Oh yes, March 1966 was "Beatles At Shea Stadium" time on television. We've dealt fully with this programme in past issues of this incredibly exciting show, in front of 56,000 people, doesn't come amiss, we hope. Almost a documentary, completely entertaining. . . lots of Beatle work in a 50-minute show which also featured dancers, Brenda Holloway and the Sounds Incorporated outfit from Britain.

Quiet Month

We spent a lot of time with John Lennon during this "quietish" month of March. He explained that it was quiet because the newly-wed George was entitled to as long as he wanted for the honeymoon. "But people keep throwing this retirement thing at us. There has to be a limit to what we take on, obviously, and there's no need to go mad rushing around the country. Recording is the problem. As the years go by, Paul and I take longer actually getting down to writing material for albums and singles. Right now we've got to get a new LP finished. So what happens? George comes rushing back from his holiday with Patti and discovers that we've got very little actually done. 'Rubber Soul' seems like only yesterday, but it was a long time ago.

"George Martin wants us to get on with it. But we find that it definitely takes longer now. There's been talk about me doing a record just reading aloud some of my poems but again I don't want to start pushing things. I think I'm more the type to sit back and hope that nice things will happen to me, rather than go out rooting for new things to do. Maybe it's wrong. Not so long ago I'd be like a long-distance runner, go anywhere, if it was likely to really help the group."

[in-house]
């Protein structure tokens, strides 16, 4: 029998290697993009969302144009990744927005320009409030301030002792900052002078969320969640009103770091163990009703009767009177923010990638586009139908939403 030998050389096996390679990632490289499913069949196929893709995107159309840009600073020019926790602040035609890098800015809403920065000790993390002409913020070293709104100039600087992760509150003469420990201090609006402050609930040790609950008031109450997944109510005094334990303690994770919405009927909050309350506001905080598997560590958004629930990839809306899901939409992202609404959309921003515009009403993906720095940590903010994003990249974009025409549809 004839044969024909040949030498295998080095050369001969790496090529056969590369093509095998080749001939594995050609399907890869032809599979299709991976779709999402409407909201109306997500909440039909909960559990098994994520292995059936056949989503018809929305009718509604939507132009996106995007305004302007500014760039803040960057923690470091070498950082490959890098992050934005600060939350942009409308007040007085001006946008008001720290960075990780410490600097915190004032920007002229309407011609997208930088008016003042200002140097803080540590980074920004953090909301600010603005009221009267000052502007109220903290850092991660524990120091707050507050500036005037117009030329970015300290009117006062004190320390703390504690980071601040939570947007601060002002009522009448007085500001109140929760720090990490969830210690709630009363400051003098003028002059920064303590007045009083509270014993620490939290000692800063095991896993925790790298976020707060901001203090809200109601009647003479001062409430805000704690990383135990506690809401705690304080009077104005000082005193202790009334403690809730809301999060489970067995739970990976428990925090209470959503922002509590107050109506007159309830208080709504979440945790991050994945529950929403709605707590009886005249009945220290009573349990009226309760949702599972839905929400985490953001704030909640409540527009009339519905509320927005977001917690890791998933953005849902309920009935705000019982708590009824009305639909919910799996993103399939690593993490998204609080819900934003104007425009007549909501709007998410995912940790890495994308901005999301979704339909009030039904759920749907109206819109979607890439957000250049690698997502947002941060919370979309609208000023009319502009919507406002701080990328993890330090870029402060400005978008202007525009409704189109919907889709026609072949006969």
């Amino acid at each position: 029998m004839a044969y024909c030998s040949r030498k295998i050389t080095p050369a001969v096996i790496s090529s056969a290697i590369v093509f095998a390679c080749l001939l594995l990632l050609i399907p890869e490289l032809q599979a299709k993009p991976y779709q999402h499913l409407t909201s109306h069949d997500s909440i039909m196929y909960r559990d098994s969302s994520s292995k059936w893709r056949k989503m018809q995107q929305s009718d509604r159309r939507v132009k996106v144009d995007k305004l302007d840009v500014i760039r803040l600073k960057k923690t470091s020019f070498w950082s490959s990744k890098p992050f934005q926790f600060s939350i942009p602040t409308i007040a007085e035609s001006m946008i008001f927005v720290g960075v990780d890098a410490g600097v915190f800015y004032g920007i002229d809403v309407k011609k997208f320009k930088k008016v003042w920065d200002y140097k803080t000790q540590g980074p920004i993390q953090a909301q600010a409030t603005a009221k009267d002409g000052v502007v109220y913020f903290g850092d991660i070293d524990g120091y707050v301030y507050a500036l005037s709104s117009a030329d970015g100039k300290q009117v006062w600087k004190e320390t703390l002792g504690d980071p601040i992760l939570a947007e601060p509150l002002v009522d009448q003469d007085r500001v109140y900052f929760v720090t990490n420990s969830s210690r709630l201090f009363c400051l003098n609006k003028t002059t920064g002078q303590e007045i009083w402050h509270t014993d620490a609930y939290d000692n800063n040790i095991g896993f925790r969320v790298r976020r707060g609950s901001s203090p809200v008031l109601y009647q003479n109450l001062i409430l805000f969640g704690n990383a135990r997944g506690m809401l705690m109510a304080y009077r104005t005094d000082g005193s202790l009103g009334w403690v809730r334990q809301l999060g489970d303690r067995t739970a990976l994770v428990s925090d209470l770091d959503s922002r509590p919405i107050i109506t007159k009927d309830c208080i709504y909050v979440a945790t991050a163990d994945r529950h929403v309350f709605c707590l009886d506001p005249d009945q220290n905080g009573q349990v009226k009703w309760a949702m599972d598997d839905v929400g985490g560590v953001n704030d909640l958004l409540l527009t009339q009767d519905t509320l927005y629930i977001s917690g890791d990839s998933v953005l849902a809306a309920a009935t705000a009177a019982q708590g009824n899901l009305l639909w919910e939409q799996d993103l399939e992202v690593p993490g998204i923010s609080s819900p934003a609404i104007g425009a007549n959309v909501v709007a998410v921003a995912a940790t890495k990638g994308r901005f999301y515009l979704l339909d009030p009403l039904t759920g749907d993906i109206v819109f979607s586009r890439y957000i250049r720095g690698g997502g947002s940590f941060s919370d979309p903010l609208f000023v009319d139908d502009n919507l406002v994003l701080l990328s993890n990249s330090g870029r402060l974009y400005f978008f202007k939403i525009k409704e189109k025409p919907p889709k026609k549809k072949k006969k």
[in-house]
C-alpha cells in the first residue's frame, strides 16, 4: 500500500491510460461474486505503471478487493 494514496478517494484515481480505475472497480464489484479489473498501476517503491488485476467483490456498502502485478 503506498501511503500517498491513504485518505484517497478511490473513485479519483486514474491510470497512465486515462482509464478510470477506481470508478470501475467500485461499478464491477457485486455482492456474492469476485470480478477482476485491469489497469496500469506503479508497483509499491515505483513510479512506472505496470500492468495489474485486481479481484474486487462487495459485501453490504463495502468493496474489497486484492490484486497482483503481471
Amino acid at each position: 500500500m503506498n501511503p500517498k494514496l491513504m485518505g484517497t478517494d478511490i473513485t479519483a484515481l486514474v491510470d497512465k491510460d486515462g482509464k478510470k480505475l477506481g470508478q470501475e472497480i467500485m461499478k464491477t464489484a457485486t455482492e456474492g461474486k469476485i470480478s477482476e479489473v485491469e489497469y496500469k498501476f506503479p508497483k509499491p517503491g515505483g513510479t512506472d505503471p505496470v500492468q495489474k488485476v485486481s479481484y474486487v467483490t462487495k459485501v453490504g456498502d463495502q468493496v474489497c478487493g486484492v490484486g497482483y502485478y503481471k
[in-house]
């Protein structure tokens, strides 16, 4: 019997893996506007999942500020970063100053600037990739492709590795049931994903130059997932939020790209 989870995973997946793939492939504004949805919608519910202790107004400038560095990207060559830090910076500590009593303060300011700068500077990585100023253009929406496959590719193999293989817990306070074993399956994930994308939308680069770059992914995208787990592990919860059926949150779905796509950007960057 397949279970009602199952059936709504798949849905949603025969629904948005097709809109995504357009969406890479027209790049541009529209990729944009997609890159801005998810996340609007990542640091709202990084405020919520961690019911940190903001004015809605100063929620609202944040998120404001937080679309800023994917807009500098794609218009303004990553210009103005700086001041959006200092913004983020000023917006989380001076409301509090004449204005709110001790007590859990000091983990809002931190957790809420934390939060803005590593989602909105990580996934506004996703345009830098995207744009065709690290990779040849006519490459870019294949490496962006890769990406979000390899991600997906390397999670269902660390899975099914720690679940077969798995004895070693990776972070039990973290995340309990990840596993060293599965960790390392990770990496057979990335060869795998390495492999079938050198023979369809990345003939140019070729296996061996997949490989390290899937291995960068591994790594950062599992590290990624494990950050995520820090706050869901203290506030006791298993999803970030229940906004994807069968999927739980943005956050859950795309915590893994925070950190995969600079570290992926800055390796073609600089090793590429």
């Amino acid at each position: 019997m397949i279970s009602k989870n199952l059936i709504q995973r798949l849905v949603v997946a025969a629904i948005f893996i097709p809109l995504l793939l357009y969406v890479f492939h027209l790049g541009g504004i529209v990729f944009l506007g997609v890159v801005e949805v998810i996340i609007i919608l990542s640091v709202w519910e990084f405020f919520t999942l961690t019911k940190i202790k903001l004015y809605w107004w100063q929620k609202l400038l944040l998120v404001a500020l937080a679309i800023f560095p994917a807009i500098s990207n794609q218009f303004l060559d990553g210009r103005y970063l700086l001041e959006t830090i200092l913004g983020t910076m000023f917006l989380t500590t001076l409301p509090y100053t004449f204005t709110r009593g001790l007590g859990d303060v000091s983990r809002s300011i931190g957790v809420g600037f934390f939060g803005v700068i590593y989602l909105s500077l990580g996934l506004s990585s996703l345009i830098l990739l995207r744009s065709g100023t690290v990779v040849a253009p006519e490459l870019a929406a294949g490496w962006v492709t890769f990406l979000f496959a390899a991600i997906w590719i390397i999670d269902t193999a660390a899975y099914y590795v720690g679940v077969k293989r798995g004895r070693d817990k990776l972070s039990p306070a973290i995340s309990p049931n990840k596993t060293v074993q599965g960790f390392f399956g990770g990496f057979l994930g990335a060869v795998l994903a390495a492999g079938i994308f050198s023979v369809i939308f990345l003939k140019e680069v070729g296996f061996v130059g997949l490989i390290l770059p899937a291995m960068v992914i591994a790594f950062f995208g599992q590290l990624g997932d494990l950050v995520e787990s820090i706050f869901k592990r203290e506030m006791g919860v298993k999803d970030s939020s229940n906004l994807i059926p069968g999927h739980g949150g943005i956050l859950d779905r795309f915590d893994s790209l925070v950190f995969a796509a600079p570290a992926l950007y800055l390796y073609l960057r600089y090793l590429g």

Eighth Gold Disc

John might have felt he was slowing down, but the quality was higher thane ver in his writing. "Nowhere Man" was in the process of passing the million mark in the States, earning the Beatles their eighth Gold Disc for sales in America alone. Actually this was their fifth consecutive single to pass the Magic Million Mark and nobody had ever come within a mile of that sort of consistency before. No, not even E. Presley.

Tying in with the "Shea Stadium" show, the boys decided to give everyone of their fan-club members, a souvenir of the production. So they sent out a booklet of colour pictures taken from the show (remember there was no colour television here at that time) and also a replica of a front-row ticket for the performance. It may sound a fairly simple process, just addressing the envelopes and posting the souvenirs . . . but with a fan-club as big as the Beatles it was a massive operation. Another example, though, of how the Beatles liked to come up with little off-the-cuff surprises for their faithful followers. Which means YOU!